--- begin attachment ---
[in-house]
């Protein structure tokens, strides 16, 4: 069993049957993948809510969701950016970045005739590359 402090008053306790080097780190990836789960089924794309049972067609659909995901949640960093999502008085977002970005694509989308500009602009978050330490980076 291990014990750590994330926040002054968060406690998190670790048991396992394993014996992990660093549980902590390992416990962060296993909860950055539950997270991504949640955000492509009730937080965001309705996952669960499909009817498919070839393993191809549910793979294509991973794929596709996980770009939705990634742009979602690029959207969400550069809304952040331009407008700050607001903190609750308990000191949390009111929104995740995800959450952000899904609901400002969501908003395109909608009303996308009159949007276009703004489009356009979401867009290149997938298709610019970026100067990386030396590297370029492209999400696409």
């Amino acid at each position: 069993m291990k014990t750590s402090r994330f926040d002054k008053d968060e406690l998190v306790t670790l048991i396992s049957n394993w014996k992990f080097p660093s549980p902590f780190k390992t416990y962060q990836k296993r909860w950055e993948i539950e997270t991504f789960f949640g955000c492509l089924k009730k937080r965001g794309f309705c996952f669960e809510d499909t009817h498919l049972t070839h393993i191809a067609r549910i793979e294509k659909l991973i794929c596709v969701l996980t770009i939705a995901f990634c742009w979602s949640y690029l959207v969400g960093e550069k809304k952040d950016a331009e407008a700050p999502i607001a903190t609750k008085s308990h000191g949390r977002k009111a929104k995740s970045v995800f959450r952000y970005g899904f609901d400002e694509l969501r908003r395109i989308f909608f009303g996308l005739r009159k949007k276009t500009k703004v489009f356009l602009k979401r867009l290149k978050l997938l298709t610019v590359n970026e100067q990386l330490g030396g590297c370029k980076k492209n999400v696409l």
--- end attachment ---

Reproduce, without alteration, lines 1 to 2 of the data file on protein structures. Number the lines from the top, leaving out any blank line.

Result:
[in-house]
């Protein structure tokens, strides 16, 4: 069993049957993948809510969701950016970045005739590359 402090008053306790080097780190990836789960089924794309049972067609659909995901949640960093999502008085977002970005694509989308500009602009978050330490980076 291990014990750590994330926040002054968060406690998190670790048991396992394993014996992990660093549980902590390992416990962060296993909860950055539950997270991504949640955000492509009730937080965001309705996952669960499909009817498919070839393993191809549910793979294509991973794929596709996980770009939705990634742009979602690029959207969400550069809304952040331009407008700050607001903190609750308990000191949390009111929104995740995800959450952000899904609901400002969501908003395109909608009303996308009159949007276009703004489009356009979401867009290149997938298709610019970026100067990386030396590297370029492209999400696409």